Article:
EconoMonitor

Nouriel Roubini's Global EconoMonitor

Italy’s Debt Must Be Restructured

Here is my latest article from the Financial Times:

It is increasingly clear that Italy’s public debt is unsustainable and needs an orderly restructuring to avert a disorderly default. The eurozone’s wish to exclude private sector involvement from the design of the new European Stability Mechanism is pig-headed – and lacks all credibility.

With public debt at 120 per cent of gross domestic product, real interest rates close to five per cent and zero growth, Italy would need a primary surplus of five per cent of gross domestic product – not the current near-zero – merely to stabilise its debt. Soon real rates will be higher and growth negative. Moreover, the austerity that the European Central Bank and Germany are imposing on Italy will turn recession into depression.

While the technocratic government headed by Mario Monti is much more credible than Silvio Berlusconi’s former government, the constraints it faces are unchanged: debt is unsustainable and the policy to reduce it will make matters worse. That is why markets have shrugged off news of the new government and pushed Italian spreads to yet more unsustainable levels. The government is born wounded and weakened, as Mr Berlusconi can pull the plug on it at any time.

Even if austerity and reforms were eventually to restore debt sustainability, Italy and countries in a similar position would need a lender of last resort to support them and prevent sovereign spreads exploding while they regained market credibility. But Italy’s financing needs for the next twelve months alone are not confined to the €400bn of debt maturing. At this point most investors would dump their entire holdings of Italian debt to any sucker – the ECB, European Financial Stability Facility, IMF or whoever – willing to buy it at current yields. If a lender of last resort appears, Italy’s entire debt stock of €1,900bn will be soon supplied.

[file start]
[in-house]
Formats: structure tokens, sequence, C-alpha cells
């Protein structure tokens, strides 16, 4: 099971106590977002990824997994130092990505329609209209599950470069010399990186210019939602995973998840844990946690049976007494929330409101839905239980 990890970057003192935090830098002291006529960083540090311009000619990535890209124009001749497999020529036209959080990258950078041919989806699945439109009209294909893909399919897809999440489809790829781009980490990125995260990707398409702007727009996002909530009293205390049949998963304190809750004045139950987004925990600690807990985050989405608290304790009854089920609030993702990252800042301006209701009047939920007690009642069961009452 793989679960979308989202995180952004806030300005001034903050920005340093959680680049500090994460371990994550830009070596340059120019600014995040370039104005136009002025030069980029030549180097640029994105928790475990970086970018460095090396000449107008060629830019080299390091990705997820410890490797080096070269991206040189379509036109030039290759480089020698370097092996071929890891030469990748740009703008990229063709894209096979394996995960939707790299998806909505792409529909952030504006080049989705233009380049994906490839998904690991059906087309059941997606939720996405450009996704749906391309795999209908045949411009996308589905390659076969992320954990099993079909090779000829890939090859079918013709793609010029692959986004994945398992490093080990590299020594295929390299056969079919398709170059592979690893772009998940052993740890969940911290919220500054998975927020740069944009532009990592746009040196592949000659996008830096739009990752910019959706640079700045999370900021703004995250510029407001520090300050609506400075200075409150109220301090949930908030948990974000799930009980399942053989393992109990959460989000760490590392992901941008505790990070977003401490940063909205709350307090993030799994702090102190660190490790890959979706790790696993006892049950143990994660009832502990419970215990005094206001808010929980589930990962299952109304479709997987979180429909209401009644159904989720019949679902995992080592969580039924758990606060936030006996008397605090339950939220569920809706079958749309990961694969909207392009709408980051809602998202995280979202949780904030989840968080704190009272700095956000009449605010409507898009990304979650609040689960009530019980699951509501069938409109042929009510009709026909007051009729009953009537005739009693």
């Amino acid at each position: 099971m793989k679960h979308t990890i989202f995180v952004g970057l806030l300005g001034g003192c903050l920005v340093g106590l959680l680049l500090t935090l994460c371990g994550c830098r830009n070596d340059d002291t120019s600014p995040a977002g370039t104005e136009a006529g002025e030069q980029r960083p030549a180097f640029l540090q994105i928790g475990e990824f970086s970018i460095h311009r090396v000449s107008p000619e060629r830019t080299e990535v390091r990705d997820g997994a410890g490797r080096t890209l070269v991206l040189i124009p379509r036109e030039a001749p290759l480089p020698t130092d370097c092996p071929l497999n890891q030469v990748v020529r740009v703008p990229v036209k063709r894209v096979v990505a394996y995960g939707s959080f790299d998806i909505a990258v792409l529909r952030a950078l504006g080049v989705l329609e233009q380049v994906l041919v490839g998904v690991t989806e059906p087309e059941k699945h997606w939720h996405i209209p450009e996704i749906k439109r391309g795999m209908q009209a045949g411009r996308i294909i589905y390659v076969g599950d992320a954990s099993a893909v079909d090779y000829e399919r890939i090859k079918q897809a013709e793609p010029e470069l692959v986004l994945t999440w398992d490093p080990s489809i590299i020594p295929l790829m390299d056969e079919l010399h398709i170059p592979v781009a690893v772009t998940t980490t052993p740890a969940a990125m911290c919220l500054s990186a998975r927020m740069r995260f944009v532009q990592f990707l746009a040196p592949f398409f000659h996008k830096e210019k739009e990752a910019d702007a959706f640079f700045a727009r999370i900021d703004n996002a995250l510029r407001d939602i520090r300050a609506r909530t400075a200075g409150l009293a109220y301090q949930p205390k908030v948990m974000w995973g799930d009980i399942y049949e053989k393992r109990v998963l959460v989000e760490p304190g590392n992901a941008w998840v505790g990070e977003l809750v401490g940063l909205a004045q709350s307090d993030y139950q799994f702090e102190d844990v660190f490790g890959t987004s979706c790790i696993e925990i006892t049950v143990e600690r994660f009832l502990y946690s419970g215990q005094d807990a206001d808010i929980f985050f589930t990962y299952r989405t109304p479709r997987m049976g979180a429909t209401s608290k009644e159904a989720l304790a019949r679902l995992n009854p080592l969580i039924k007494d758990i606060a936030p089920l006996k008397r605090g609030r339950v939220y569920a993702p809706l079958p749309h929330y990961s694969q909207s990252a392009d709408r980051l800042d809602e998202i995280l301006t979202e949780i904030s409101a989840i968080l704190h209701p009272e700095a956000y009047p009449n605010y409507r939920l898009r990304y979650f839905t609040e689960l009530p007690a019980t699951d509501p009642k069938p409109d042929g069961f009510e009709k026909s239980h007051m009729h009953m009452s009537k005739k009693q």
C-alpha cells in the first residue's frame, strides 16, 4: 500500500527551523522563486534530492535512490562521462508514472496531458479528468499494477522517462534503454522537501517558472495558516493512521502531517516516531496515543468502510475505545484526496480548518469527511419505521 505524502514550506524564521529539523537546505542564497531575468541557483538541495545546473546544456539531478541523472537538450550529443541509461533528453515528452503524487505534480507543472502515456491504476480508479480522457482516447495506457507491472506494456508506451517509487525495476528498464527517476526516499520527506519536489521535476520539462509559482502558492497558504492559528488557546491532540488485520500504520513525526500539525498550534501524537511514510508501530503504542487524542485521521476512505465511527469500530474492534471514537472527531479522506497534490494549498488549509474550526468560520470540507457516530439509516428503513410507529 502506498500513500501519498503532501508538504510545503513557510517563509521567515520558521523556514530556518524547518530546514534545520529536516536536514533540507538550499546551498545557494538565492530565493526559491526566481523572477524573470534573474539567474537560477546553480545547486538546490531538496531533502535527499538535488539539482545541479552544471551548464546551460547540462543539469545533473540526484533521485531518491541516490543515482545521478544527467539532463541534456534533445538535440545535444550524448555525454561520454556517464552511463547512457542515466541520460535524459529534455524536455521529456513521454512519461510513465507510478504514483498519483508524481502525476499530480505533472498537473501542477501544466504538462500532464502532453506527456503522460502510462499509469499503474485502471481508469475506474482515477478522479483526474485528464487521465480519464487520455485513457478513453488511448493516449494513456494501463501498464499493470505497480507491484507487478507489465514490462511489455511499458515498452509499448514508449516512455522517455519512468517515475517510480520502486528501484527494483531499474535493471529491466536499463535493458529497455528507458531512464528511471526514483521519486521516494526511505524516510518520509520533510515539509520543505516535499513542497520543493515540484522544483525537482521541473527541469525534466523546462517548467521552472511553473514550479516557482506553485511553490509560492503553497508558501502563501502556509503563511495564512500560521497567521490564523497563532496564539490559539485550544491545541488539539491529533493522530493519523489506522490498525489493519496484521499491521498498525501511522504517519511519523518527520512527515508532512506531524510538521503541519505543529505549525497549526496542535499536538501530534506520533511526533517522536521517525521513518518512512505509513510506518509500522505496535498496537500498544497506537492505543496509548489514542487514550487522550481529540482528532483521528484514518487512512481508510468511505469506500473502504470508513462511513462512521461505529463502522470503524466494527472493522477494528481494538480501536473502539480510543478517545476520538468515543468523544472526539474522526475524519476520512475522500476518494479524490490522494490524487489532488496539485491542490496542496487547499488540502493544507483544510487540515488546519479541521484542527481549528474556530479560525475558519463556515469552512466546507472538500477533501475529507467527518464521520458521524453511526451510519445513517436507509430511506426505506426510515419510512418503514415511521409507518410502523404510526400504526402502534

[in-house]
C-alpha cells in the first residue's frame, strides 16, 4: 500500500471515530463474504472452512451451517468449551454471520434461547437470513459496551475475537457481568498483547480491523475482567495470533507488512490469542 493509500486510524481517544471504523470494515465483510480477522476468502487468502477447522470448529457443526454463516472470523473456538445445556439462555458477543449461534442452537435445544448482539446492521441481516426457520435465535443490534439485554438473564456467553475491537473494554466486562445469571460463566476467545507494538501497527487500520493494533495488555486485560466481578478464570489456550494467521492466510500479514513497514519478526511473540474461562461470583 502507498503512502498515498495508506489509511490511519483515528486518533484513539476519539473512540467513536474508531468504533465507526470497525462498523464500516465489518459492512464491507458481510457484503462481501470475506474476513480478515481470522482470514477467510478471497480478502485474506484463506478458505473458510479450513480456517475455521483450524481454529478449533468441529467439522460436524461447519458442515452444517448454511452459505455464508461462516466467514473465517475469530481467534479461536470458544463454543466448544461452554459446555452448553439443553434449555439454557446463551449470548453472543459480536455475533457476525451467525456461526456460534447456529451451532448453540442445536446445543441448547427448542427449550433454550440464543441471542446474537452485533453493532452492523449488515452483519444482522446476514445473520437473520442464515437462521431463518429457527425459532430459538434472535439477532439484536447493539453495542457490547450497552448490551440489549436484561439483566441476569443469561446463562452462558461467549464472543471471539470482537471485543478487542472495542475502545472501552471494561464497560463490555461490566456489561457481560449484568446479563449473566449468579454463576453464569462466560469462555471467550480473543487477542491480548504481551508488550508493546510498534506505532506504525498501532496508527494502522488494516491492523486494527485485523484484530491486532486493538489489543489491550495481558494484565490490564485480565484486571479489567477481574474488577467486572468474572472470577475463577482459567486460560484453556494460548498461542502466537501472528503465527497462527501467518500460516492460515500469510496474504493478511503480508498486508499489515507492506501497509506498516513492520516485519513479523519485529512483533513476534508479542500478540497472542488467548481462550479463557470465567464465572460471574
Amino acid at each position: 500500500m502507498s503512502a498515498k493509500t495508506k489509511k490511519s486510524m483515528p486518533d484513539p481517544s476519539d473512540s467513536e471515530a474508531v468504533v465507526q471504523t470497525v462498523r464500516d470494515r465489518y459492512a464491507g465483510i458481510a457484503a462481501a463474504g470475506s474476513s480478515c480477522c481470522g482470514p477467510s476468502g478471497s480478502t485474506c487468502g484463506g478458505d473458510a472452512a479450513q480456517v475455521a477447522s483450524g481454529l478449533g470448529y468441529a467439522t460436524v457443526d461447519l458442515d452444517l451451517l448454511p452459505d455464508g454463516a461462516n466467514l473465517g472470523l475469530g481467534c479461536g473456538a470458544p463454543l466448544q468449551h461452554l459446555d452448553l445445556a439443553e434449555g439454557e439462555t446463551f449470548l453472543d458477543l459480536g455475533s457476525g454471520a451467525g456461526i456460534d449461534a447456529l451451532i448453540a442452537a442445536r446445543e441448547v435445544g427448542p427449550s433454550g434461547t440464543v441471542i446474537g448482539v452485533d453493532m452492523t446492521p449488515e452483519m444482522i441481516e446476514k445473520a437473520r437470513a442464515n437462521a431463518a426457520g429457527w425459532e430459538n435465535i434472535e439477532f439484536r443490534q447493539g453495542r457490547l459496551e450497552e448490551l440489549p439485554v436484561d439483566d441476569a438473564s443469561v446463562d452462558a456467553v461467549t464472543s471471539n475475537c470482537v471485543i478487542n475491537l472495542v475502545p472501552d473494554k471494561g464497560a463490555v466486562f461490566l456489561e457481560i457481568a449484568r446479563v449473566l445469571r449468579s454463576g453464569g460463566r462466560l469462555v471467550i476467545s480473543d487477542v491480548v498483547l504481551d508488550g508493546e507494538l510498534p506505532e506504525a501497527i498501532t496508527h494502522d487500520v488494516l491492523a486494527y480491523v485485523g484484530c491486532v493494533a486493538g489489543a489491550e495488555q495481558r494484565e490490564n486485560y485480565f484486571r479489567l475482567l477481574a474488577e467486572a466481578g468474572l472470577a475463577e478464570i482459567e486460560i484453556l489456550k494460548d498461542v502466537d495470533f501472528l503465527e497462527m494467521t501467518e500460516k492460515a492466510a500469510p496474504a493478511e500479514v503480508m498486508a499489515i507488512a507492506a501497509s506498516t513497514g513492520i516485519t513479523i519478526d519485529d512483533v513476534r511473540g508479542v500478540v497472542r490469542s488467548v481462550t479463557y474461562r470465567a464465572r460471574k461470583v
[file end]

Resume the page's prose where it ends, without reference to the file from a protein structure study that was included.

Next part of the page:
So using precious official resources to prevent the unavoidable would simply finance the exit of others. Moreover, there is no official money – some €2,000bn would be needed – to backstop Italy, and soon Spain and possibly Belgium, for the next three years.

Even current attempts to ramp up EFSF resources from the IMF (which is reportedly readying a €400 to €600bn programme to backstop Italy for the next 12-18 months), and from Brics, sovereign wealth funds and elsewhere, are bound to fail if the eurozone’s core is unwilling to increase its own contributions, and if the ECB is unwilling to play the role of an unlimited lender of last resort.

If, as appears likely, Italy remains stuck in an uncompetitive recession and is unable to regain market access in the next twelve months, then even if such large official resources were mobilised, they would be wasted on financing investors’ exit and thus postponing an inevitable debt restructuring that would then be more disorderly.

So Italy’s public debt needs to be reduced now to at worst 90 per cent of GDP from the current 120 per cent. This could be done by offering investors the choice to exchange their securities either for a par bond – with a longer maturity and a low enough coupon to reduce the net present value by 25 per cent – or for a discount bond that has a face value reduction of 25 per cent. The par bond would suit banks that hold bonds to maturity and don’t mark to market. There should be a credible commitment not to pay investors who hold out against participating in the offer – even if this triggers the payment of credit default swaps.

With appropriate regulatory forbearance, it would allow banks to pretend for a while that no losses had occurred and thus give them more time to raise fresh capital. Since about 40 per cent of Italy’s public debt is held by non-residents, a debt restructuring will also imply some burden sharing with foreign creditors.

Some influential figures in Italy have suggested a capital levy, or wealth tax, could achieve the same reduction in public debt. But a debt restructuring is superior. To reduce the debt ratio to 90 per cent of GDP, a wealth tax would need to raise €450bn (30 per cent of GDP). Even if payment of such a levy were spread over a decade that would imply an increase in taxes equivalent to three per cent of GDP for ten years running; the resulting drop in disposable income and consumption would make Italy’s recession a depression.